If you want to learn about what it's like to hike the Appalachian Trail, you might really like this book. If you want to get into the mind of the hiker, read Cheryl Strayed "Wild" instead. David Miller, in AWOL, steered clear of most of his personal thoughts. He played it safe, and I don't really feel I know him after listening to this book. He wrote a diary of his daily experiences and published it as a book. I enjoy the outdoors and enjoyed comparing his hike with my cross country bike tours (you eat better bike touring). I ended out skipping a few parts in the middle because it was too repetitive. At the end, the author says he'd like to do the hike again, but I never gathered that from his daily entries. By the way, AWOL is his trail name. It's not about getting lost. Finally, the wrong narrator read this. His smooth voice never matched the character writing those words.
I enjoyed listening to the authors trials, tribulations and triumphs while taking some time away from his conventional life. Something I feel many long for but few actually do. I was surprised by how insightful the author is and felt myself wanting more of that inner voice. While the narration was acceptable, I felt it had too much of a melancholy tone that seemed a little off from what I envision the author's true persona to be.
it has been a dream of mine to hike the entire trail... i appreciated being able to experience it through another hiker's writing. the good, the tough, the ugly.
the author~ he is carries the story
the author~ he is carries the story
you can't fool mother nature!
if you're an avid outdoors person, or dream of being one, this book is a wonderful read :-)
I saw this book in a used paperback book section at the library, came home and purchased it and began listening to it right away. A good friend of mine had hiked a portion of the Appalachian Trail in 1981, I immediately thought of him and how he must have endured many of the hardships that are explained in this sojourn from South to North. David Miller is is a very gifted writer, and talented with witticism and able to explain without too much detail the little things that hampered his comfort on a daily basis while trekking the 2000+ miles, through 13 states. I immediately wanted to hike the Appalachian Trail but probably thought that I might be too old to do that, however the trail has been hiked by many geriatrics over the years so age or age gender has nothing to do with it. This is a must read book for anyone who enjoys hiking of any kind and can relate to the worn-out tennis shoes, mosquito bites and insects, wet clothes and the odd assortment of characters that can be met on the trail, as well as off the trail in the towns where the trail passes through.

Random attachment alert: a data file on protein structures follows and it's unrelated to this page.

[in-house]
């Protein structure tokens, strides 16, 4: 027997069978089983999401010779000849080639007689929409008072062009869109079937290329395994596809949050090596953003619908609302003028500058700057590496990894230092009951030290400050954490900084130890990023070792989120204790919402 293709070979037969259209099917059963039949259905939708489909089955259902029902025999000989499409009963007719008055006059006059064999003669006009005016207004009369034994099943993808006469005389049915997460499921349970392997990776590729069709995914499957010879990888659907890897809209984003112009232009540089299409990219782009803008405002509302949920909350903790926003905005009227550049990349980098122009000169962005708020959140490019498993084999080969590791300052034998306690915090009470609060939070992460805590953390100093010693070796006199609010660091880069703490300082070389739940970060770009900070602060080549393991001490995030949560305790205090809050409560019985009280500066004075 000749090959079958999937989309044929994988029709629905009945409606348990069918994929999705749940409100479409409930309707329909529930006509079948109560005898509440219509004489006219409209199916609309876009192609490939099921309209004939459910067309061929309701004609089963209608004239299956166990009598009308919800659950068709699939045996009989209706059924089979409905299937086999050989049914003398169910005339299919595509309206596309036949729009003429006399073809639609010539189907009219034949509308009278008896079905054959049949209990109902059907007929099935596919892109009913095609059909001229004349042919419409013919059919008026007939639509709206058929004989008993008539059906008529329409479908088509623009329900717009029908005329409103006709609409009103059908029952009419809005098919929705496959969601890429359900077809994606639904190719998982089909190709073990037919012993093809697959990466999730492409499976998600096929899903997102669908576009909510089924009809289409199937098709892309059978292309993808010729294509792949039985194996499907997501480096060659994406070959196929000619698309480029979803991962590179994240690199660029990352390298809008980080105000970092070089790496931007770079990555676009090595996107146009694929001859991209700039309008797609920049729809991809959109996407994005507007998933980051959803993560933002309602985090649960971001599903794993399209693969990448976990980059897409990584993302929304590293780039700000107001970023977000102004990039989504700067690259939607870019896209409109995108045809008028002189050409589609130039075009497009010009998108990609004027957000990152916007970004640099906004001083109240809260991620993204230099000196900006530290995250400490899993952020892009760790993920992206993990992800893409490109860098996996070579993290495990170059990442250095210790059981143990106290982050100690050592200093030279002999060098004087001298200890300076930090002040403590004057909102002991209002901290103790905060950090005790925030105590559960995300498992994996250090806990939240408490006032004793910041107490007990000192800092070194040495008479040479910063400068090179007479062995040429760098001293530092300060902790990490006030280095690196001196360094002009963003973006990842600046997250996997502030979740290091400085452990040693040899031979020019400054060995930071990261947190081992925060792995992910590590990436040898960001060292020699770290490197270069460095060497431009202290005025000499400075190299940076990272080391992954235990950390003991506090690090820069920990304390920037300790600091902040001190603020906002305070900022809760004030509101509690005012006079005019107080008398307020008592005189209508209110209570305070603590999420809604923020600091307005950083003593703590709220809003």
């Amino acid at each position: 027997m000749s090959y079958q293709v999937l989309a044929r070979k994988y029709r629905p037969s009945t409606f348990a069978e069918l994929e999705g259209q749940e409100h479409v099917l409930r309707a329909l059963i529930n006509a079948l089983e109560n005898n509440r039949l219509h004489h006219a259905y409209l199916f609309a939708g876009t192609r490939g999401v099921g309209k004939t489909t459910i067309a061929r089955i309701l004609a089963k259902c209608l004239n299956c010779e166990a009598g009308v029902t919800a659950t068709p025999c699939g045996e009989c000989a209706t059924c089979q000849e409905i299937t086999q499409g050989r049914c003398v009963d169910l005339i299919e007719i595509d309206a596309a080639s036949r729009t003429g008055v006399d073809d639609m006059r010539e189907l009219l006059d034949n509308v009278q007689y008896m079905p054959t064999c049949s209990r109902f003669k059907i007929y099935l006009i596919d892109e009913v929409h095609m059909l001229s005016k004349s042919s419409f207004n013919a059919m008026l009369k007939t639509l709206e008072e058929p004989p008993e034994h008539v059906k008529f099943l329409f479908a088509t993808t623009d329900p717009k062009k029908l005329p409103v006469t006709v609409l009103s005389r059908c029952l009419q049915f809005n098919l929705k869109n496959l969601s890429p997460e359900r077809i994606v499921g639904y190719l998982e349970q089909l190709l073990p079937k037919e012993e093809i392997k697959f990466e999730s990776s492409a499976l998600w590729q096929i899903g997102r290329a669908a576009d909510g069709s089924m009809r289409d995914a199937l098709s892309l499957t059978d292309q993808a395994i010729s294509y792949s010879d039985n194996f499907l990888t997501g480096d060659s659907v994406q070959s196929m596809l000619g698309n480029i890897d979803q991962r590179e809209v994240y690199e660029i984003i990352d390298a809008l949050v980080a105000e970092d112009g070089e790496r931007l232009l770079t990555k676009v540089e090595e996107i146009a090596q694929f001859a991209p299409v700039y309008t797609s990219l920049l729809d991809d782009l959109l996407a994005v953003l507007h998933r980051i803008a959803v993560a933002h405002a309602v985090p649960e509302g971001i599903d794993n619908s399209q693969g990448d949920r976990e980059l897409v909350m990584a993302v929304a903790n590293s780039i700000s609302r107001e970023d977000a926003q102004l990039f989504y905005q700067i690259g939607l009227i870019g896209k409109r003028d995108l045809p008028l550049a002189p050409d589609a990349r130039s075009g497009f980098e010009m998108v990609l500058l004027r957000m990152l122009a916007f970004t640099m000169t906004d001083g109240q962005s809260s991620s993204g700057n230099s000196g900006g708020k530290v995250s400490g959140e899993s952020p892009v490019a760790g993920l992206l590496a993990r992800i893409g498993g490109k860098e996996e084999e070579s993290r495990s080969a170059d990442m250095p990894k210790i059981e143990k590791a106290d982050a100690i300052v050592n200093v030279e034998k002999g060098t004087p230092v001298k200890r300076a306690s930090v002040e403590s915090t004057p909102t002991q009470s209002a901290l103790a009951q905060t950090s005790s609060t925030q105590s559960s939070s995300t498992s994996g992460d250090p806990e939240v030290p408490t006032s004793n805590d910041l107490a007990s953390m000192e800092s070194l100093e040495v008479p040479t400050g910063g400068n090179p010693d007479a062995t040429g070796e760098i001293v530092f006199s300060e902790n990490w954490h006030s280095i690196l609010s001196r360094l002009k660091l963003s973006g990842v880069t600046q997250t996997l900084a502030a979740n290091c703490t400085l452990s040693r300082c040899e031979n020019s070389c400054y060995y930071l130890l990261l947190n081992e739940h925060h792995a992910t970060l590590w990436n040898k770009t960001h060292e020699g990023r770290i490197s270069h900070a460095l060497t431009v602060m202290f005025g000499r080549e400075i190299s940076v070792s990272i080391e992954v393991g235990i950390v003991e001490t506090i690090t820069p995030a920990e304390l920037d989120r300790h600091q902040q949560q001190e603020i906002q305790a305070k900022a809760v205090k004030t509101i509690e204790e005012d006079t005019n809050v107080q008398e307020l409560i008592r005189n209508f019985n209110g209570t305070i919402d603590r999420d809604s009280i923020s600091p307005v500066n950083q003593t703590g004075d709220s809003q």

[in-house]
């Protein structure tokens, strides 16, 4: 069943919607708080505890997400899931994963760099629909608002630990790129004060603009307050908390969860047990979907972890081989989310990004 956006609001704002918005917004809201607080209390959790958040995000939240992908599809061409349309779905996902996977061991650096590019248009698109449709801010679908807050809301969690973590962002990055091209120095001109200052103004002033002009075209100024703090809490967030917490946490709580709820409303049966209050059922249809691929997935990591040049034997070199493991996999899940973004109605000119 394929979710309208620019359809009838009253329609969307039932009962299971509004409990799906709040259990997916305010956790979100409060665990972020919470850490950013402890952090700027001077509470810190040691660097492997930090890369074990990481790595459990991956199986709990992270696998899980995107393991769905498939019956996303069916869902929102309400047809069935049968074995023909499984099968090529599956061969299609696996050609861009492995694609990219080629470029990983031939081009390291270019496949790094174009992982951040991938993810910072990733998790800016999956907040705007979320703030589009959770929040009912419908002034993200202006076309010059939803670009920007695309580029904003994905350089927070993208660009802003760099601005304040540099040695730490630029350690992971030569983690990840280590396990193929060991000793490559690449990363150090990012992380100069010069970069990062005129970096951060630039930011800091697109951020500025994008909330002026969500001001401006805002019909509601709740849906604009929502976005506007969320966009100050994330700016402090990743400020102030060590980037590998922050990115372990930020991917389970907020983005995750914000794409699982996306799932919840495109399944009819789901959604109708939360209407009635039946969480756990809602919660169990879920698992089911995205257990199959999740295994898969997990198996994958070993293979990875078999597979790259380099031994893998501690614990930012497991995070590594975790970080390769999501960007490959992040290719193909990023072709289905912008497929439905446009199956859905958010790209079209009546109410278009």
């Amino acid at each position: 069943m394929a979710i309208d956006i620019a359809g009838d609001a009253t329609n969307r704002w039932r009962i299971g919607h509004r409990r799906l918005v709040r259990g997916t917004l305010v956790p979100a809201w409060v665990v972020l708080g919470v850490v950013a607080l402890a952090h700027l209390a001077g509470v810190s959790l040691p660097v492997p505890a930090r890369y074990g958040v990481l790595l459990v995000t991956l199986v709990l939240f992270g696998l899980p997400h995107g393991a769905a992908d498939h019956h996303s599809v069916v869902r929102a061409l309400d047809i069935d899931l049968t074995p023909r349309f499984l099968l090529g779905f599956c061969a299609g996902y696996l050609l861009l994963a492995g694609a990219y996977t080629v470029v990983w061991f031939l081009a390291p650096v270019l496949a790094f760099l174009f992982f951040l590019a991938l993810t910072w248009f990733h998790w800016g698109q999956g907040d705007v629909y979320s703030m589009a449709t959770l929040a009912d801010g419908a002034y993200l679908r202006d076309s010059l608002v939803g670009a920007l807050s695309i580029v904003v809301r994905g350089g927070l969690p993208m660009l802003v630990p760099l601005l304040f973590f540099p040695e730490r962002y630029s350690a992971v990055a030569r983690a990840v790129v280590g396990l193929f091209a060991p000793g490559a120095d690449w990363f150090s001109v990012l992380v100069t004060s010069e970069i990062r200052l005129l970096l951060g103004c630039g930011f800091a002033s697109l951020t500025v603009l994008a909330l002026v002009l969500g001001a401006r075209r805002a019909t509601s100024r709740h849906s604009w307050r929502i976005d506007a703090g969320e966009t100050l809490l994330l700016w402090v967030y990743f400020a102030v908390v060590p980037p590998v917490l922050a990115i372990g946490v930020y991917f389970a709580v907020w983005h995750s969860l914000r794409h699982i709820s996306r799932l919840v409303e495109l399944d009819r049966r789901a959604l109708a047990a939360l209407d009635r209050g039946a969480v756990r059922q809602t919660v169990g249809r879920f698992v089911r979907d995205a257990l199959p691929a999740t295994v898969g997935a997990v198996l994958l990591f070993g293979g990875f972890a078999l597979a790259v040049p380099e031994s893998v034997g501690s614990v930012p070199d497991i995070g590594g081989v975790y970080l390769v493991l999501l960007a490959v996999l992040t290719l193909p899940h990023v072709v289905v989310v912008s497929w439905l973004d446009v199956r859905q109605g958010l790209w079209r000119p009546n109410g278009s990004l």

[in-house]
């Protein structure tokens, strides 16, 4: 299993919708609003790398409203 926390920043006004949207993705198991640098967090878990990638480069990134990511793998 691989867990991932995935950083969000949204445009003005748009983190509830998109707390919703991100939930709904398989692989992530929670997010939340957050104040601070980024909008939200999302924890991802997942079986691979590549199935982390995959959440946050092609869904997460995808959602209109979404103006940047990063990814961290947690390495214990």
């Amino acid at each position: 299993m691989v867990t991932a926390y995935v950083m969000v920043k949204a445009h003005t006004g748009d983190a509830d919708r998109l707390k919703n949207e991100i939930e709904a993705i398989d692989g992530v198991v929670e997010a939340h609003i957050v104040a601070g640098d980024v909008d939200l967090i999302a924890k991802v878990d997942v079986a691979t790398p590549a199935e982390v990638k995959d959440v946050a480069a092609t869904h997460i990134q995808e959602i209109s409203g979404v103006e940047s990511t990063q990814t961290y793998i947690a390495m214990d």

I haven't read the print version but I would say that that the only thing lacking in audio would be maps. That being said, anyone with a general knowledge of U.S. geography won't feel lost. So I would go with audio. Great book to listen to while hiking trails yourself. At least, that's what I did and it was very motivating.
There were a lot, actually. The half-gallon challenge. Ver-Mud. "The toughest part of the trail" The shady guy the author kept leapfrogging in the beginning
The fact that he wrote the book himself and was able to layer subtext into what he was reading. He was a decent reader and one of the few times where author read audio enhanced the book. A professional reader, I feel, would have missed some of the nuances Christopher Lane added.
I did not not have an *Extreme* reaction to this book but I really enjoyed it. Did it make me laugh? Yes. More than a few times. Cry? Eh, no.
This is a really fun & informative listen about the AT. It's not a "soul searcher" and he gives some great practical insight on what to expect when not only hiking this trail but in long term hiking in general. I would not go so far as to say that this is a definitive book on the subject but it's a great addition to a hiker's library & I'm looking forward to listening to it again.